Julien Diana and Yannick Simoni of the “Immune Mechanisms in Type 1 Diabetes” (Inserm/Universite Paris Descartes), directed by Agnes Lehuen, have just published the results of their work on type 1 diabetes in the Nature Medicine journal. This is a disease characterised by the self-destruction of the p pancreatic cells that produce insulin. The researchers reveal the role of the innate immune cells, especially the dendritic cells, that cause the activation of the killer T-lymphocytes whose action is directed against the p pancreatic cells. The results obtained in mice make it possible to consider new ways of regulating the auto-immune reaction generated by the innate immune cells.
Type 1 diabetes, or insulin-dependent diabetes, is an auto-immune disease characterised by the destruction of insulin-producing pancreatic β cells that are present in the Islets of Langerhans which are themselves in the pancreas. The peculiarity of this type of diabetes lies in the fact that the cells are destroyed by T lymphocytes that kill the patient’s immune system. This is an auto-immune reaction. Much of the research has highlighted the role of auto-reactive T lymphocytes in the pancreatic β cells. Yet the mechanisms involved in the initial activation of the immune system that triggers the sequence of events leading to the death of the cells are still ill-defined.
The work of the team working on “Immune mechanisms of Type 1 diabetes” (Inserm/Université de Paris Descartes) in NOD (Non-obese diabetic) mice, the model used for studying Type 1 diabetes, reveals the essential role played by the cells of the innate immune system that were not hitherto considered to be involved in diabetes. These cells were known to play a role in other auto-immune diseases such as lupus and psoriasis. In this study, researchers managed to describe the mechanisms initiating the activation of T lymphocytes attaching themselves to the pancreatic β cells.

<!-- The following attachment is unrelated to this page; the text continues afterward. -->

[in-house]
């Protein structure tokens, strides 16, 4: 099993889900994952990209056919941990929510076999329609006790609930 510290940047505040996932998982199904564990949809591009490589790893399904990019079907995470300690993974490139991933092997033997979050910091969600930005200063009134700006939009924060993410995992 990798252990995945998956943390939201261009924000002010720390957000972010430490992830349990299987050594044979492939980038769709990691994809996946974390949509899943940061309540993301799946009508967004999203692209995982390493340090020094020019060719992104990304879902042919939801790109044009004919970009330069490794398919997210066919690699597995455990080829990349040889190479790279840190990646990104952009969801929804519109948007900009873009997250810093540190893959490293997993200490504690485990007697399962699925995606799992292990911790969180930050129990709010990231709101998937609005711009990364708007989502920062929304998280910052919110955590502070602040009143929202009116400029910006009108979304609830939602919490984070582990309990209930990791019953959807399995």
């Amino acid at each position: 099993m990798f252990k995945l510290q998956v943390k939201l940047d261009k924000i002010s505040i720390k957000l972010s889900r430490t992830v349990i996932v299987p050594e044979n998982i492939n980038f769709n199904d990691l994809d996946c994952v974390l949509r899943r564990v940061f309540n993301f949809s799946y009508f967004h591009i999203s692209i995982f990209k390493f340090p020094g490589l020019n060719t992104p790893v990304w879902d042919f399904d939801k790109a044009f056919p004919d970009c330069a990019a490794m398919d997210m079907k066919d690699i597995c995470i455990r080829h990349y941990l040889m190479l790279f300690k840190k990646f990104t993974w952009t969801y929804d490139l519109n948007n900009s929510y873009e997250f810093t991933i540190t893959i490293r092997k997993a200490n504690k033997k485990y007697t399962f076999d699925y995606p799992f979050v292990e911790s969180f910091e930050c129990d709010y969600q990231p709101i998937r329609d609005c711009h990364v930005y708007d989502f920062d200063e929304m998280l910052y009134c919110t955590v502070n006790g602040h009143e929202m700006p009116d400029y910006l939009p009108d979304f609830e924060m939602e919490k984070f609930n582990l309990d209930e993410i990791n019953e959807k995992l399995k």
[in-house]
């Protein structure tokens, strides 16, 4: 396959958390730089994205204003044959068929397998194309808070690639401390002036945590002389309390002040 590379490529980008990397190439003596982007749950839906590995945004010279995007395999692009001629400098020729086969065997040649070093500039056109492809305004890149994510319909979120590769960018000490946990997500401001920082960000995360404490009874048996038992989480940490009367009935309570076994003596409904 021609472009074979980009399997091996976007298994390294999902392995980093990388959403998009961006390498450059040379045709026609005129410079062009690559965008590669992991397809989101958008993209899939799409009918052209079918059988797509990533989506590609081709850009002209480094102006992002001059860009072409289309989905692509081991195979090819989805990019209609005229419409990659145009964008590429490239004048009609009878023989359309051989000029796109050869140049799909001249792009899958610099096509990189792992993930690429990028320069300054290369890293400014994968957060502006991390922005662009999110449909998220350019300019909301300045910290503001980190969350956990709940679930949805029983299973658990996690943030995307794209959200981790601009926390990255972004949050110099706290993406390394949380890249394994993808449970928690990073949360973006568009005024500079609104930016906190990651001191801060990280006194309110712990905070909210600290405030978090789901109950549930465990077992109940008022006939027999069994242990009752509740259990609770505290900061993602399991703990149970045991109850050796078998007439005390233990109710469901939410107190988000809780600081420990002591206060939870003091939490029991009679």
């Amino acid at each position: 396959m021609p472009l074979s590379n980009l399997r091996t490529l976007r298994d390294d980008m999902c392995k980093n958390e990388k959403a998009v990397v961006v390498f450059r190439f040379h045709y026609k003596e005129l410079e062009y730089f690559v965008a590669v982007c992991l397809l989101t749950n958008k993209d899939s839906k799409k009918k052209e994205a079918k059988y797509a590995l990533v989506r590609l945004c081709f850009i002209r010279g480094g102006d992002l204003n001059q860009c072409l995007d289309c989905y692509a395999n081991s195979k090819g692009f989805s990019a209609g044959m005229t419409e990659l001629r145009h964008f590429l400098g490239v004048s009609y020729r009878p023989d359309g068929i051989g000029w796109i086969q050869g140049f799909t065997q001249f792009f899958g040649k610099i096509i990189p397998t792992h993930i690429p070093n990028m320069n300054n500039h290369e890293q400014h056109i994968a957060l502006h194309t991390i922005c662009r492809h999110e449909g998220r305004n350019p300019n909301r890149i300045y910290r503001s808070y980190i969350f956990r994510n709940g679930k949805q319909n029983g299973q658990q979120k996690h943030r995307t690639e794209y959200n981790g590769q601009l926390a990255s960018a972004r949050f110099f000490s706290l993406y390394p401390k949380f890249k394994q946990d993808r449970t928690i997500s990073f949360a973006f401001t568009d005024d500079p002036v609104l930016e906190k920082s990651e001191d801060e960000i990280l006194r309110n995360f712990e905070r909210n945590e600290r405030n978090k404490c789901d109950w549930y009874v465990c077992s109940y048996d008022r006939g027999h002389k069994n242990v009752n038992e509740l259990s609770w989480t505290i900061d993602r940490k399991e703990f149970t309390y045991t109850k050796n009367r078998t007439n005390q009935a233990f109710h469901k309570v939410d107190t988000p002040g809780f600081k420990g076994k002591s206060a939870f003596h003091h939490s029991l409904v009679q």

The innate immune system is normally activated when an infection occurs. This is when the mobilisation and activation of neutrophils and dendritic cells is observed, constituting the first stages of the immune response. Abnormally in NOD diabetic mice, the natural physiological death of pancreatic β cells, occurring as the process progresses, involves an innate auto-immune response in the pancreas. Researchers have provided details of the introduction of a sequence of activation events in these innate immune cells in the Islets of Langerhans.
The natural deterioration of the β cells leaves cell debris in the tissues that abnormally activate the neutrophils. These alarm cells in the immune system warn the dendritic cells (pDC), which in turn cause the production of IFN α interferon, an alarm molecule. The interferon α then stimulates the T lymphocytes which, by recognising functional pancreatic β cells, cause these cells to die.
“We have observed in mice that treatment prevents activation of the innate immune cells, neutrophils and dendritic cells, warning of the onset of diabetes by inhibiting the appearance of auto-immune T responses aimed at the pancreas” explains Agnès Lehuen, head of the Inserm team.
These results show, for the first time, the important role played by innate immune cells in the sequence of events leading to the onset of Type 1 diabetes. Researchers continue to strive to understand how to regulate the auto-immune reaction produced by dendritic cells without compromising the innate immune system, an essential one in cases of infection. Several routes are being taken to attempt to regulate the production of the INF α alarm molecule that precedes activation of the killer T-cells, for example, by specifically targeting certain activation routes for the pDC dendritic cells.
“These therapeutic approaches are currently being tested in other auto-immune diseases such as lupus and psoriasis. Such innovative treatments could be useful in the prevention of Type 1 diabetes. It will first be necessary, however, to perform studies in diabetic and pre-diabetic patients to be able to better understand how the innate immune cells function, something that has not been studied until recently in auto-immune diabetes,” concludes Agnès Lehuen.
 System present from birth that makes it possible to initiate an immune response to infection, regardless of the infectious agent involved. It is distinguished from the “acquired” or so-called “adaptive” immune system that is a specific response involving recognition of the infectious agent and the memorising of the infectious event.
The research benefited from a grant from LabEx INFLAMEX as part of investment for the future and for the Ile-de-France region.